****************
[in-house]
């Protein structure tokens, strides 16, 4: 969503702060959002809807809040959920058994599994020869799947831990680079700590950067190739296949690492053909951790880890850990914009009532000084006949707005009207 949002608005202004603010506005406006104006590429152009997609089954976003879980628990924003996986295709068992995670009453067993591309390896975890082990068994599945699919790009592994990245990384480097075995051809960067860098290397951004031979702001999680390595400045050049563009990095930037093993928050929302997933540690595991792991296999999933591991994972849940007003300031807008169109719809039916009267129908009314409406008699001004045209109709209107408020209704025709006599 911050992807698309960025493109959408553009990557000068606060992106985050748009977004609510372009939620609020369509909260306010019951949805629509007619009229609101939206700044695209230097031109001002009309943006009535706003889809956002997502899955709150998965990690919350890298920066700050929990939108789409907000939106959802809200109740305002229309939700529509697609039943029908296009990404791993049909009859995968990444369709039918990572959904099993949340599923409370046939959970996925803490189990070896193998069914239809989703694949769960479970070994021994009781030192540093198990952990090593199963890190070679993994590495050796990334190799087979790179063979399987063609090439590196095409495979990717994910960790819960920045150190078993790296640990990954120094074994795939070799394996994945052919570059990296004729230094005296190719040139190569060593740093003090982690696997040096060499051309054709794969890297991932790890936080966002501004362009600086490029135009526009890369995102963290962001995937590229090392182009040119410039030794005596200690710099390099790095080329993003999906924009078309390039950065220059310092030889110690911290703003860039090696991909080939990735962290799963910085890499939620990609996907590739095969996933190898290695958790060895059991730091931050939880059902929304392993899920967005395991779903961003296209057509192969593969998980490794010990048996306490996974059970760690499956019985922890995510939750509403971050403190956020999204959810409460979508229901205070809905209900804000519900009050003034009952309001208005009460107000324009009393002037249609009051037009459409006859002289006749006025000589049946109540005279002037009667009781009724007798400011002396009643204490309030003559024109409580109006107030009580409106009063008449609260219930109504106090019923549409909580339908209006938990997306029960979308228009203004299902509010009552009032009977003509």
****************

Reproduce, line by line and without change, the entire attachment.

[in-house]
């Protein structure tokens, strides 16, 4: 969503702060959002809807809040959920058994599994020869799947831990680079700590950067190739296949690492053909951790880890850990914009009532000084006949707005009207 949002608005202004603010506005406006104006590429152009997609089954976003879980628990924003996986295709068992995670009453067993591309390896975890082990068994599945699919790009592994990245990384480097075995051809960067860098290397951004031979702001999680390595400045050049563009990095930037093993928050929302997933540690595991792991296999999933591991994972849940007003300031807008169109719809039916009267129908009314409406008699001004045209109709209107408020209704025709006599 911050992807698309960025493109959408553009990557000068606060992106985050748009977004609510372009939620609020369509909260306010019951949805629509007619009229609101939206700044695209230097031109001002009309943006009535706003889809956002997502899955709150998965990690919350890298920066700050929990939108789409907000939106959802809200109740305002229309939700529509697609039943029908296009990404791993049909009859995968990444369709039918990572959904099993949340599923409370046939959970996925803490189990070896193998069914239809989703694949769960479970070994021994009781030192540093198990952990090593199963890190070679993994590495050796990334190799087979790179063979399987063609090439590196095409495979990717994910960790819960920045150190078993790296640990990954120094074994795939070799394996994945052919570059990296004729230094005296190719040139190569060593740093003090982690696997040096060499051309054709794969890297991932790890936080966002501004362009600086490029135009526009890369995102963290962001995937590229090392182009040119410039030794005596200690710099390099790095080329993003999906924009078309390039950065220059310092030889110690911290703003860039090696991909080939990735962290799963910085890499939620990609996907590739095969996933190898290695958790060895059991730091931050939880059902929304392993899920967005395991779903961003296209057509192969593969998980490794010990048996306490996974059970760690499956019985922890995510939750509403971050403190956020999204959810409460979508229901205070809905209900804000519900009050003034009952309001208005009460107000324009009393002037249609009051037009459409006859002289006749006025000589049946109540005279002037009667009781009724007798400011002396009643204490309030003559024109409580109006107030009580409106009063008449609260219930109504106090019923549409909580339908209006938990997306029960979308228009203004299902509010009552009032009977003509």